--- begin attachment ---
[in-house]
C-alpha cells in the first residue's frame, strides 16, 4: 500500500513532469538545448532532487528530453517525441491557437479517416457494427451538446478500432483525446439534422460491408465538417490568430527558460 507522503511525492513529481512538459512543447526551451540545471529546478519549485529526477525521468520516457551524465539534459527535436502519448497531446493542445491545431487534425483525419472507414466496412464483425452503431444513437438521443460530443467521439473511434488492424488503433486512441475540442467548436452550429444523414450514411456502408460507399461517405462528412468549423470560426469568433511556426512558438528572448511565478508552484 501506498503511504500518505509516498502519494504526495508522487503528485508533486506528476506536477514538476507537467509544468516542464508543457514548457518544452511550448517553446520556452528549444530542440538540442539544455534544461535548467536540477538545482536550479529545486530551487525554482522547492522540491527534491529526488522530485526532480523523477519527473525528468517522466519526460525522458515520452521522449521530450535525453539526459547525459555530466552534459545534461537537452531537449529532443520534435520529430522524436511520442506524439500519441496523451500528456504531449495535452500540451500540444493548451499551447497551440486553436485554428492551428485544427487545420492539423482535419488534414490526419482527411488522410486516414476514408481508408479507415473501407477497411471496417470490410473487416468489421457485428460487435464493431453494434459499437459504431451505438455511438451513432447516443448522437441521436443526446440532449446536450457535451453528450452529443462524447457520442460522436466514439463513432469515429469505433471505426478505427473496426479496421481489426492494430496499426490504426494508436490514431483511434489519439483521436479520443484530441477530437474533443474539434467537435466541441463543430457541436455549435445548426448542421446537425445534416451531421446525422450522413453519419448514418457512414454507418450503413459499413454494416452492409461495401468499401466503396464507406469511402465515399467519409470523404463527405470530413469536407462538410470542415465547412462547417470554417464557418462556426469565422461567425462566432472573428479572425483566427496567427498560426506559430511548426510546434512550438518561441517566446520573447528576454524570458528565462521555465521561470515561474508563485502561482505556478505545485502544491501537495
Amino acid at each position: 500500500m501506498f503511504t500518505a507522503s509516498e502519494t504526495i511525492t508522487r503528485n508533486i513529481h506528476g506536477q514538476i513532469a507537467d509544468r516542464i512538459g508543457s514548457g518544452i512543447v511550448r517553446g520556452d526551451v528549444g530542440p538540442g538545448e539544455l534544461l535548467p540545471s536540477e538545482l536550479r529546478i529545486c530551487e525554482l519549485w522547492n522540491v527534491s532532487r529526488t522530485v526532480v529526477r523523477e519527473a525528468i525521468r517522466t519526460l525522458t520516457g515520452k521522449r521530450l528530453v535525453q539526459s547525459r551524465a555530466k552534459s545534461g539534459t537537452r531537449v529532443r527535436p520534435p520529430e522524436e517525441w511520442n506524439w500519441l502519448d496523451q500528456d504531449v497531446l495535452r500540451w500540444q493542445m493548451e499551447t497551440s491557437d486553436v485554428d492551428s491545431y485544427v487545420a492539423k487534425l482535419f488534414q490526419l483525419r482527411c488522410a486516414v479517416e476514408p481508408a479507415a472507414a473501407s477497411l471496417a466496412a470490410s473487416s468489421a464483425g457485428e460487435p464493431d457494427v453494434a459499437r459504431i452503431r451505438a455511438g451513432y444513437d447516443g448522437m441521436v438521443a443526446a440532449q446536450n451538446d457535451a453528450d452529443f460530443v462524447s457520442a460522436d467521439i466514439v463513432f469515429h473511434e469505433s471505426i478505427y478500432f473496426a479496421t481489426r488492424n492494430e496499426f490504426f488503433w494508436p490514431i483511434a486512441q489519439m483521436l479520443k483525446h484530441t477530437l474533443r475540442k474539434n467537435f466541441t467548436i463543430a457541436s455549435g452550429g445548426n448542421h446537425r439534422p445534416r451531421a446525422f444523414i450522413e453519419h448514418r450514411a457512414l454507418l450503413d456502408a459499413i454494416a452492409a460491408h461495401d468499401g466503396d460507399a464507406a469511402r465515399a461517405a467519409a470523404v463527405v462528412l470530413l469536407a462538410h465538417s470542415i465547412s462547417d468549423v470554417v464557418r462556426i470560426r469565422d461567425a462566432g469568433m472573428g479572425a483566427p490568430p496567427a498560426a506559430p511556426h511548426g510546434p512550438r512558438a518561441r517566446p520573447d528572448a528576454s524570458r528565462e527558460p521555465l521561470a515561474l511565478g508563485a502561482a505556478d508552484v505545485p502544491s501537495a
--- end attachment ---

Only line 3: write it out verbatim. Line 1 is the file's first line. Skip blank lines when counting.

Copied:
Amino acid at each position: 500500500m501506498f503511504t500518505a507522503s509516498e502519494t504526495i511525492t508522487r503528485n508533486i513529481h506528476g506536477q514538476i513532469a507537467d509544468r516542464i512538459g508543457s514548457g518544452i512543447v511550448r517553446g520556452d526551451v528549444g530542440p538540442g538545448e539544455l534544461l535548467p540545471s536540477e538545482l536550479r529546478i529545486c530551487e525554482l519549485w522547492n522540491v527534491s532532487r529526488t522530485v526532480v529526477r523523477e519527473a525528468i525521468r517522466t519526460l525522458t520516457g515520452k521522449r521530450l528530453v535525453q539526459s547525459r551524465a555530466k552534459s545534461g539534459t537537452r531537449v529532443r527535436p520534435p520529430e522524436e517525441w511520442n506524439w500519441l502519448d496523451q500528456d504531449v497531446l495535452r500540451w500540444q493542445m493548451e499551447t497551440s491557437d486553436v485554428d492551428s491545431y485544427v487545420a492539423k487534425l482535419f488534414q490526419l483525419r482527411c488522410a486516414v479517416e476514408p481508408a479507415a472507414a473501407s477497411l471496417a466496412a470490410s473487416s468489421a464483425g457485428e460487435p464493431d457494427v453494434a459499437r459504431i452503431r451505438a455511438g451513432y444513437d447516443g448522437m441521436v438521443a443526446a440532449q446536450n451538446d457535451a453528450d452529443f460530443v462524447s457520442a460522436d467521439i466514439v463513432f469515429h473511434e469505433s471505426i478505427y478500432f473496426a479496421t481489426r488492424n492494430e496499426f490504426f488503433w494508436p490514431i483511434a486512441q489519439m483521436l479520443k483525446h484530441t477530437l474533443r475540442k474539434n467537435f466541441t467548436i463543430a457541436s455549435g452550429g445548426n448542421h446537425r439534422p445534416r451531421a446525422f444523414i450522413e453519419h448514418r450514411a457512414l454507418l450503413d456502408a459499413i454494416a452492409a460491408h461495401d468499401g466503396d460507399a464507406a469511402r465515399a461517405a467519409a470523404v463527405v462528412l470530413l469536407a462538410h465538417s470542415i465547412s462547417d468549423v470554417v464557418r462556426i470560426r469565422d461567425a462566432g469568433m472573428g479572425a483566427p490568430p496567427a498560426a506559430p511556426h511548426g510546434p512550438r512558438a518561441r517566446p520573447d528572448a528576454s524570458r528565462e527558460p521555465l521561470a515561474l511565478g508563485a502561482a505556478d508552484v505545485p502544491s501537495a